"Tell them to call me and I can help ! I am sorting out a child psychiatrist for DD and have contacted some of my doctor friends here who have been really helpful. I wld love to talk to them and see if I cld help."

I'll pm you her phone number

beemail Sat 18-Jun-11 20:19:24

nana Nina - Orphanages vary tremendously but we visited many in India and although far from the kind of care given in a good family situation much of the care we saw was impressive. Our girls were cared for mostly by one carer who stayed in the baby and toddlers room with them around the clock. They took very little holiday as such because this too was their home. Their odd days off were usually used to visit family in the vicinity and then they'd be back in the evening. The children were well fed, massaged and they and their clothes and bedding kept very clean if a little tatty. However change for them can occur and although done gradually as they grew they moved to another room with different staff although still visited by previous carers.
Their expereince of life as compared with a child in a family was however very different in terms of being inside most of the time and with a very strict routine hardly ever broken.
I know some people in France who adopted from S America - easy time until adolescence with both who then became very oppositional and hard to manage. I know they did get help and over time things improved enormously for them. Just letting you know this because if they can find anyone who can
help at this time then the future may be a great deal brighter than they now imagine.
Our own 2 children also adopted from an orphanage have gained much from going back to visit - it has had a very calming "rooting" effect on them. They were able to meet their carers and see where they used to live. In the absence of any other info about origins I am grateful that they are fortunate to have this.
Good luck to your sister

NanaNina Sat 18-Jun-11 23:38:36

Beemail - it's good to hear of your positive experiences of orphanages in India and the good care given to the children. One of the problems (as you say) is that at a certain age the children are moved to another section with different staff, though at least had some connection with the previous carers. This though is a big disruption to their development isn't it in terms of attachment, especially children in the first 3 years of life. Having said this, this is what happens in the UK in day nurseries, children are moved on according to age (which I think is harmful for children under 3) - my own gr/chdr are in a day nursery full time but that is the decision of their parents who both work full time, so there is little I can do. I am not in a position to care for the children myself.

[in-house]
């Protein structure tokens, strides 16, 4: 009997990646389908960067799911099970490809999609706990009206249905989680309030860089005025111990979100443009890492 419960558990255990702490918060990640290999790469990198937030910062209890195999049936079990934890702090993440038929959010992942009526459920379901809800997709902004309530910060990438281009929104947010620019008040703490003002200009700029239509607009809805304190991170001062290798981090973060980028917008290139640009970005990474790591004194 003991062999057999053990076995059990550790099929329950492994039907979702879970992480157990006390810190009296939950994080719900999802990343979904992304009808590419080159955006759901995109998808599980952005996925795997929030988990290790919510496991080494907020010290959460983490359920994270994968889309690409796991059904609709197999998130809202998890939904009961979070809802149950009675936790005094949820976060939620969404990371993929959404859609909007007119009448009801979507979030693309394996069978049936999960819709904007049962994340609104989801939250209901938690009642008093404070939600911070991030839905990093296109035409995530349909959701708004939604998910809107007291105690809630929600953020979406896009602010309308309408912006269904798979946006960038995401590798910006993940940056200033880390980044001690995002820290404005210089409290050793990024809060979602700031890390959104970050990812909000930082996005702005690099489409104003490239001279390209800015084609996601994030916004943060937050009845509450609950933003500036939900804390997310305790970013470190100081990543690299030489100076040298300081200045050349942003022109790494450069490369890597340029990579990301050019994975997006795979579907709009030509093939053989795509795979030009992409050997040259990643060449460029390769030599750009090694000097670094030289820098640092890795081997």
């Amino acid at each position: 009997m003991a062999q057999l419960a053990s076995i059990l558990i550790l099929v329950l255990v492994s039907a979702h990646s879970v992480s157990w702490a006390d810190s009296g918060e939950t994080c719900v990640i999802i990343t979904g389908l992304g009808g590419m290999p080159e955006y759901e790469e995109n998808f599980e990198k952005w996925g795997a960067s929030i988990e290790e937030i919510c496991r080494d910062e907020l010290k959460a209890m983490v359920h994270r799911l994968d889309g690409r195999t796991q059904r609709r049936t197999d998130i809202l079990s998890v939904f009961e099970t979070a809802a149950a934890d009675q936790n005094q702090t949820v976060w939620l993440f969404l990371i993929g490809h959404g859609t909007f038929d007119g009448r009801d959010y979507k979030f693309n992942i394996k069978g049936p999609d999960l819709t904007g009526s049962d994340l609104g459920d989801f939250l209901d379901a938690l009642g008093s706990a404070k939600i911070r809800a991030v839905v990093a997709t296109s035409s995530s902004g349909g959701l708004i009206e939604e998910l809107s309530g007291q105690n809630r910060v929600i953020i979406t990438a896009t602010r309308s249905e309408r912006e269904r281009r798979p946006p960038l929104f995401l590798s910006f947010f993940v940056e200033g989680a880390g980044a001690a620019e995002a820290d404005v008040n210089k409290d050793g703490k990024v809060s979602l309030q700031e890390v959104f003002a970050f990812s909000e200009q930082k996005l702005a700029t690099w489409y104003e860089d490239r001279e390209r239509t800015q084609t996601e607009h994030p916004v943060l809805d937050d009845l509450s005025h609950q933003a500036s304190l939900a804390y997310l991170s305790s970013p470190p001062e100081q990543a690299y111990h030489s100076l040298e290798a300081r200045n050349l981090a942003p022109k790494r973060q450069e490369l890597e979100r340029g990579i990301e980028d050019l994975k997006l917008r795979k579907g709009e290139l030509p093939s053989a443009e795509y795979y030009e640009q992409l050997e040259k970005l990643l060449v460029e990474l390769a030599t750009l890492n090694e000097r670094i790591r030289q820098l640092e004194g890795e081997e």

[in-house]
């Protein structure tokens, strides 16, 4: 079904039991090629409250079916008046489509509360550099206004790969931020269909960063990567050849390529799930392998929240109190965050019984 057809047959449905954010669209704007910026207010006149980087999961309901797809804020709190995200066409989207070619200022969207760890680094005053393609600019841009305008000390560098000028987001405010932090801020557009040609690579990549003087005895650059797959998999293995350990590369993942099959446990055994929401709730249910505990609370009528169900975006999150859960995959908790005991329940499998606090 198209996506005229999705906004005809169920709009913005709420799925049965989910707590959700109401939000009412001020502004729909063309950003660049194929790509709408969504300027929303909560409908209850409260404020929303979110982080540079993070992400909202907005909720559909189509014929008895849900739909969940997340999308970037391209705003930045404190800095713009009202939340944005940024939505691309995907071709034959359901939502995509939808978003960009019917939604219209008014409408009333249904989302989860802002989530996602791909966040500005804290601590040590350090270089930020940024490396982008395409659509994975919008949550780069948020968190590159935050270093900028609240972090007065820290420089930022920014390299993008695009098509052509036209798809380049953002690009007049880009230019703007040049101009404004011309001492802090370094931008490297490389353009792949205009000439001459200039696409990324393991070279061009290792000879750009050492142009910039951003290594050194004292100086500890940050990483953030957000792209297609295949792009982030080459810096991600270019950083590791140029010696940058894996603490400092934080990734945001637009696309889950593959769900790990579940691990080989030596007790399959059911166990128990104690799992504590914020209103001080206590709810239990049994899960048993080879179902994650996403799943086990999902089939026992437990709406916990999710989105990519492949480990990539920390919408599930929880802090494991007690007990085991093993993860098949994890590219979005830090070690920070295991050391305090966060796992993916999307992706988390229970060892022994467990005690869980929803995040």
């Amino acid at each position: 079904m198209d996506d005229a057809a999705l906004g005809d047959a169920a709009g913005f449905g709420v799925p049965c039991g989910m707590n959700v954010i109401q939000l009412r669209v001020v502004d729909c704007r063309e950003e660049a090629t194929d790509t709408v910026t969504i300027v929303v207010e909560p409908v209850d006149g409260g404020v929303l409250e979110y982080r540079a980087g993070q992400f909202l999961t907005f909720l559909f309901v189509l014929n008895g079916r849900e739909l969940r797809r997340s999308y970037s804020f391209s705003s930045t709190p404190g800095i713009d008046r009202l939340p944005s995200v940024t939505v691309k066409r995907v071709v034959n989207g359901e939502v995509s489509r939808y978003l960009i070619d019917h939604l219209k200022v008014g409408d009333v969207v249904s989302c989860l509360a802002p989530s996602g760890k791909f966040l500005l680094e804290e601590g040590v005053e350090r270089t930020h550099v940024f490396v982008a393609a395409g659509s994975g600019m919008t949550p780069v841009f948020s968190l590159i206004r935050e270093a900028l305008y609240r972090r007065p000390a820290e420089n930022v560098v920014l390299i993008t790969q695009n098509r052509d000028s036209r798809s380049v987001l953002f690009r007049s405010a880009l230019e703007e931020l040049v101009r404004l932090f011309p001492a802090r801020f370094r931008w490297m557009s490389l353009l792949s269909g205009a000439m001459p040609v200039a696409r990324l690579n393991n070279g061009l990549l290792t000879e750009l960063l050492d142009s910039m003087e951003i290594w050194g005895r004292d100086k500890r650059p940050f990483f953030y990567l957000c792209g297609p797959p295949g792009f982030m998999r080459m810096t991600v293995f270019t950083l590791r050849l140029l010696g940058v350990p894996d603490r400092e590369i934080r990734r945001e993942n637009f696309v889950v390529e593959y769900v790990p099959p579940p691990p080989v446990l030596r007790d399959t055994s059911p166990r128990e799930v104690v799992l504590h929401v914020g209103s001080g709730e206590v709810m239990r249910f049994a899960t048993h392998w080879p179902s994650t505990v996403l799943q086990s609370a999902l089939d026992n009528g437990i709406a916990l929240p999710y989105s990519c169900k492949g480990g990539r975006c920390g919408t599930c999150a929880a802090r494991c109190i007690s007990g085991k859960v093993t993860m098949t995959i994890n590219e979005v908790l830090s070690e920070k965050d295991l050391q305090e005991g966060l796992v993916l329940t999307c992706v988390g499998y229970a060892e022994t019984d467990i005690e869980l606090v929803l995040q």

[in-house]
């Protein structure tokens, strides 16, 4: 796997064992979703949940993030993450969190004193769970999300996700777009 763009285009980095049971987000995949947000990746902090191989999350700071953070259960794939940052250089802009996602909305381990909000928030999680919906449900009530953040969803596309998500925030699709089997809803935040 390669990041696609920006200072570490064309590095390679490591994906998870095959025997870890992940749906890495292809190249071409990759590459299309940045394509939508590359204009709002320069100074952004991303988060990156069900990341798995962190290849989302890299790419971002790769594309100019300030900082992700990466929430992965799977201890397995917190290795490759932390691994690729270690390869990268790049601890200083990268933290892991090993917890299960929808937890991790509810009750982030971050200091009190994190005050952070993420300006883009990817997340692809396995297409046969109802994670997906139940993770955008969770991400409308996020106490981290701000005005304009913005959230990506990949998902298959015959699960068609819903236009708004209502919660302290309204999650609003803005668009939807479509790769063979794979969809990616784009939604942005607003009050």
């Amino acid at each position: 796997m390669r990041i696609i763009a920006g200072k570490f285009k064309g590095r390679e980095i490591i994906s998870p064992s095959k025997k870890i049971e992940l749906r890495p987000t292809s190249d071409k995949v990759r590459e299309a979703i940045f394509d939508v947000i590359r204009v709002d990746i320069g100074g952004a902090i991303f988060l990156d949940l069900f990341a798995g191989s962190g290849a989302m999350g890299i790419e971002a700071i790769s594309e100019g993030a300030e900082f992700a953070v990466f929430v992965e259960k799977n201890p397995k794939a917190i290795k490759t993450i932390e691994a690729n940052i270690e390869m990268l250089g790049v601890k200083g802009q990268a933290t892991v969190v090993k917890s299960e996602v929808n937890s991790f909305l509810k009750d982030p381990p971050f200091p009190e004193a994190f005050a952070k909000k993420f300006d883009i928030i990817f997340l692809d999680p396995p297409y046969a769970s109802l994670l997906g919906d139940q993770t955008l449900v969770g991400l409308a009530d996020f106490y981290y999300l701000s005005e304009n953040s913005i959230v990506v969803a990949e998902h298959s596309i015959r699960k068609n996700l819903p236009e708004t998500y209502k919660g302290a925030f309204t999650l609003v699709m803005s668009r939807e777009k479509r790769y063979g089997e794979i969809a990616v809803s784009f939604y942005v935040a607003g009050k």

You talk of the strict routine, which is of course the cornerstone of all institutions, be they children, older people, people with LDs etc etc. Everyone gets a drink at the same time, food at the same time, (nappies changed at the same time) if they are babies. Also being kept inside most of the time cannot be a good thing. At least in the day nursery my gr/chrn attend there is a very well equipped outdoor play area, with high quality play material, slides, climbing frames, swings etc etc. Pedal cars and prams etc.

I too know of many situations where there were relatively few problems until adolescence and then problems which have lain dormant emerge, causing great distress to the young people and their families.

I agree the OP's sister's boy needs help, quite urgently, and hope she can access it this - Kewcumber's post sounds helpful in this respect.

So glad your girls were able to visit and meet the carers and see where they used to live - I know how helpful this is, as often I have taken adopted children back to show them in the UK where they were born and where they lived with their birth parents and this gives them some idea at least of their origins.

Thanks for your interesting post, which I'm sure OP found helpful.

Maybe I have too pessimistic a notion of orphanages, and like anything else in life there is great variance between them.